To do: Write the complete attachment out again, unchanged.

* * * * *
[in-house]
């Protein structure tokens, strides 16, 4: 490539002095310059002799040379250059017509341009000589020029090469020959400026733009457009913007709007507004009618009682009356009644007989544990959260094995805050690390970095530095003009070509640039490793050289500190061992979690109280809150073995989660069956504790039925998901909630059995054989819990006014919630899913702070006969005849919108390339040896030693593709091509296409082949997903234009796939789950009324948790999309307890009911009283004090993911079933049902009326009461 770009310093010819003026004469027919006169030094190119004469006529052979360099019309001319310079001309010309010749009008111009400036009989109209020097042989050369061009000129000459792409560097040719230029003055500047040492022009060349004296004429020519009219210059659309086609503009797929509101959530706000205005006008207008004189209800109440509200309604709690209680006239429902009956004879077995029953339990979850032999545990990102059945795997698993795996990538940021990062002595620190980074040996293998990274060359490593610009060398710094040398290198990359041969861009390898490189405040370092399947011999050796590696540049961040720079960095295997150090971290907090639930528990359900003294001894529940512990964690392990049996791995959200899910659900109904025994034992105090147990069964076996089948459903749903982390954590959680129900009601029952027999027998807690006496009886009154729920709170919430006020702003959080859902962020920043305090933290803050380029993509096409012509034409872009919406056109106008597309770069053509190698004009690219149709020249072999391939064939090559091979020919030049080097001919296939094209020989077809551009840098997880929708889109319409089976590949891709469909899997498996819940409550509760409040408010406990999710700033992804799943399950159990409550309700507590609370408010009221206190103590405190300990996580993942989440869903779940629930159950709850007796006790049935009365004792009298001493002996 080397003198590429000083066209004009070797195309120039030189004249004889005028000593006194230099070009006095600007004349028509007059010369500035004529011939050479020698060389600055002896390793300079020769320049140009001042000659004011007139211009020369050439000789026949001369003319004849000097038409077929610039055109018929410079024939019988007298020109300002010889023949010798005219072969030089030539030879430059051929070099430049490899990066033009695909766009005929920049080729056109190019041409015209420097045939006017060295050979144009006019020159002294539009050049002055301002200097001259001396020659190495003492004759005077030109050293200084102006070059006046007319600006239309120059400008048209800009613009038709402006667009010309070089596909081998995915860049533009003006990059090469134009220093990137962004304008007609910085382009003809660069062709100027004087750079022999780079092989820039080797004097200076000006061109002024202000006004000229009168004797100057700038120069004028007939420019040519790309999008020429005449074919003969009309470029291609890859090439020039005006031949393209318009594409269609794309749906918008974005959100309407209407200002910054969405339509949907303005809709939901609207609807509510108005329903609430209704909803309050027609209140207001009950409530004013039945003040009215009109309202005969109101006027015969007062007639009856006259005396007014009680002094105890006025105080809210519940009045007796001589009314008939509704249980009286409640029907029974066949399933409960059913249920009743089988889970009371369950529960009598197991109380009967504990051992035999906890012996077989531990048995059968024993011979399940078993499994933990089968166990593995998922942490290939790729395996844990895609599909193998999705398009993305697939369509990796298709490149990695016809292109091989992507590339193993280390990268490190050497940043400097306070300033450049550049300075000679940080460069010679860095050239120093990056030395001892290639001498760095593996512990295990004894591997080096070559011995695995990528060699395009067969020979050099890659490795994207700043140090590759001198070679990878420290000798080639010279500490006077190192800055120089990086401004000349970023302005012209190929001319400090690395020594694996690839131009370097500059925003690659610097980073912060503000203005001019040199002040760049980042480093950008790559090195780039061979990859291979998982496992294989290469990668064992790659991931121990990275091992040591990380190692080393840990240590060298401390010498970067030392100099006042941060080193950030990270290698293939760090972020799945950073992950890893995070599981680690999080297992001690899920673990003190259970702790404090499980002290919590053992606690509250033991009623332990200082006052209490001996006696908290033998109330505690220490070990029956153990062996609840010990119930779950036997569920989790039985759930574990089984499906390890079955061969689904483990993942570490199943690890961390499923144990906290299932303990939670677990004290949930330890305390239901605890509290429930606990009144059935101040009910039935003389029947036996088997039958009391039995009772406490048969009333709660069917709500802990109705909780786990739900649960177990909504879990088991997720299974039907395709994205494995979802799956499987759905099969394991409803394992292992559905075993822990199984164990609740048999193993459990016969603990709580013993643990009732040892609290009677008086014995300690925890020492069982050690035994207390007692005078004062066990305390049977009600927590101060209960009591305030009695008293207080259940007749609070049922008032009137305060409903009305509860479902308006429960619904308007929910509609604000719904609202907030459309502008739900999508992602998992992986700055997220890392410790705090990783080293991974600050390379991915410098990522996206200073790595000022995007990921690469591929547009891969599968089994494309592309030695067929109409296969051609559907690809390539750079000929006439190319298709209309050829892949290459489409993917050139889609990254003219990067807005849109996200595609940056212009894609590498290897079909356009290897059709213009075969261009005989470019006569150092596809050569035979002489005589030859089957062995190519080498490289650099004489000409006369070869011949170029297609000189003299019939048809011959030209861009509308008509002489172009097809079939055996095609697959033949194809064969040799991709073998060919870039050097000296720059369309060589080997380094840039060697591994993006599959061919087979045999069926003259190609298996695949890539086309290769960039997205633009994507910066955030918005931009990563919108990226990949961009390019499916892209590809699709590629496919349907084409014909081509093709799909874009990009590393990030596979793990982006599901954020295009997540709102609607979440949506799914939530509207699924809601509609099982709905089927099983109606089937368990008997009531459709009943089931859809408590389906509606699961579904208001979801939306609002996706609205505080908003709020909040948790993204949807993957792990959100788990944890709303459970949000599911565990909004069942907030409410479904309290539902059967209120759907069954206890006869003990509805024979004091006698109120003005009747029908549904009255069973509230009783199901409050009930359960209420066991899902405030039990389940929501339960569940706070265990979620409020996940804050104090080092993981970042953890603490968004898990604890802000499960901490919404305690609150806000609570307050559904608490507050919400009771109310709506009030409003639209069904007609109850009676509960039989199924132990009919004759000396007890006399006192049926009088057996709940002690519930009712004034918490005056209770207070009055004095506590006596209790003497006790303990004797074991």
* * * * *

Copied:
[in-house]
């Protein structure tokens, strides 16, 4: 490539002095310059002799040379250059017509341009000589020029090469020959400026733009457009913007709007507004009618009682009356009644007989544990959260094995805050690390970095530095003009070509640039490793050289500190061992979690109280809150073995989660069956504790039925998901909630059995054989819990006014919630899913702070006969005849919108390339040896030693593709091509296409082949997903234009796939789950009324948790999309307890009911009283004090993911079933049902009326009461 770009310093010819003026004469027919006169030094190119004469006529052979360099019309001319310079001309010309010749009008111009400036009989109209020097042989050369061009000129000459792409560097040719230029003055500047040492022009060349004296004429020519009219210059659309086609503009797929509101959530706000205005006008207008004189209800109440509200309604709690209680006239429902009956004879077995029953339990979850032999545990990102059945795997698993795996990538940021990062002595620190980074040996293998990274060359490593610009060398710094040398290198990359041969861009390898490189405040370092399947011999050796590696540049961040720079960095295997150090971290907090639930528990359900003294001894529940512990964690392990049996791995959200899910659900109904025994034992105090147990069964076996089948459903749903982390954590959680129900009601029952027999027998807690006496009886009154729920709170919430006020702003959080859902962020920043305090933290803050380029993509096409012509034409872009919406056109106008597309770069053509190698004009690219149709020249072999391939064939090559091979020919030049080097001919296939094209020989077809551009840098997880929708889109319409089976590949891709469909899997498996819940409550509760409040408010406990999710700033992804799943399950159990409550309700507590609370408010009221206190103590405190300990996580993942989440869903779940629930159950709850007796006790049935009365004792009298001493002996 080397003198590429000083066209004009070797195309120039030189004249004889005028000593006194230099070009006095600007004349028509007059010369500035004529011939050479020698060389600055002896390793300079020769320049140009001042000659004011007139211009020369050439000789026949001369003319004849000097038409077929610039055109018929410079024939019988007298020109300002010889023949010798005219072969030089030539030879430059051929070099430049490899990066033009695909766009005929920049080729056109190019041409015209420097045939006017060295050979144009006019020159002294539009050049002055301002200097001259001396020659190495003492004759005077030109050293200084102006070059006046007319600006239309120059400008048209800009613009038709402006667009010309070089596909081998995915860049533009003006990059090469134009220093990137962004304008007609910085382009003809660069062709100027004087750079022999780079092989820039080797004097200076000006061109002024202000006004000229009168004797100057700038120069004028007939420019040519790309999008020429005449074919003969009309470029291609890859090439020039005006031949393209318009594409269609794309749906918008974005959100309407209407200002910054969405339509949907303005809709939901609207609807509510108005329903609430209704909803309050027609209140207001009950409530004013039945003040009215009109309202005969109101006027015969007062007639009856006259005396007014009680002094105890006025105080809210519940009045007796001589009314008939509704249980009286409640029907029974066949399933409960059913249920009743089988889970009371369950529960009598197991109380009967504990051992035999906890012996077989531990048995059968024993011979399940078993499994933990089968166990593995998922942490290939790729395996844990895609599909193998999705398009993305697939369509990796298709490149990695016809292109091989992507590339193993280390990268490190050497940043400097306070300033450049550049300075000679940080460069010679860095050239120093990056030395001892290639001498760095593996512990295990004894591997080096070559011995695995990528060699395009067969020979050099890659490795994207700043140090590759001198070679990878420290000798080639010279500490006077190192800055120089990086401004000349970023302005012209190929001319400090690395020594694996690839131009370097500059925003690659610097980073912060503000203005001019040199002040760049980042480093950008790559090195780039061979990859291979998982496992294989290469990668064992790659991931121990990275091992040591990380190692080393840990240590060298401390010498970067030392100099006042941060080193950030990270290698293939760090972020799945950073992950890893995070599981680690999080297992001690899920673990003190259970702790404090499980002290919590053992606690509250033991009623332990200082006052209490001996006696908290033998109330505690220490070990029956153990062996609840010990119930779950036997569920989790039985759930574990089984499906390890079955061969689904483990993942570490199943690890961390499923144990906290299932303990939670677990004290949930330890305390239901605890509290429930606990009144059935101040009910039935003389029947036996088997039958009391039995009772406490048969009333709660069917709500802990109705909780786990739900649960177990909504879990088991997720299974039907395709994205494995979802799956499987759905099969394991409803394992292992559905075993822990199984164990609740048999193993459990016969603990709580013993643990009732040892609290009677008086014995300690925890020492069982050690035994207390007692005078004062066990305390049977009600927590101060209960009591305030009695008293207080259940007749609070049922008032009137305060409903009305509860479902308006429960619904308007929910509609604000719904609202907030459309502008739900999508992602998992992986700055997220890392410790705090990783080293991974600050390379991915410098990522996206200073790595000022995007990921690469591929547009891969599968089994494309592309030695067929109409296969051609559907690809390539750079000929006439190319298709209309050829892949290459489409993917050139889609990254003219990067807005849109996200595609940056212009894609590498290897079909356009290897059709213009075969261009005989470019006569150092596809050569035979002489005589030859089957062995190519080498490289650099004489000409006369070869011949170029297609000189003299019939048809011959030209861009509308008509002489172009097809079939055996095609697959033949194809064969040799991709073998060919870039050097000296720059369309060589080997380094840039060697591994993006599959061919087979045999069926003259190609298996695949890539086309290769960039997205633009994507910066955030918005931009990563919108990226990949961009390019499916892209590809699709590629496919349907084409014909081509093709799909874009990009590393990030596979793990982006599901954020295009997540709102609607979440949506799914939530509207699924809601509609099982709905089927099983109606089937368990008997009531459709009943089931859809408590389906509606699961579904208001979801939306609002996706609205505080908003709020909040948790993204949807993957792990959100788990944890709303459970949000599911565990909004069942907030409410479904309290539902059967209120759907069954206890006869003990509805024979004091006698109120003005009747029908549904009255069973509230009783199901409050009930359960209420066991899902405030039990389940929501339960569940706070265990979620409020996940804050104090080092993981970042953890603490968004898990604890802000499960901490919404305690609150806000609570307050559904608490507050919400009771109310709506009030409003639209069904007609109850009676509960039989199924132990009919004759000396007890006399006192049926009088057996709940002690519930009712004034918490005056209770207070009055004095506590006596209790003497006790303990004797074991």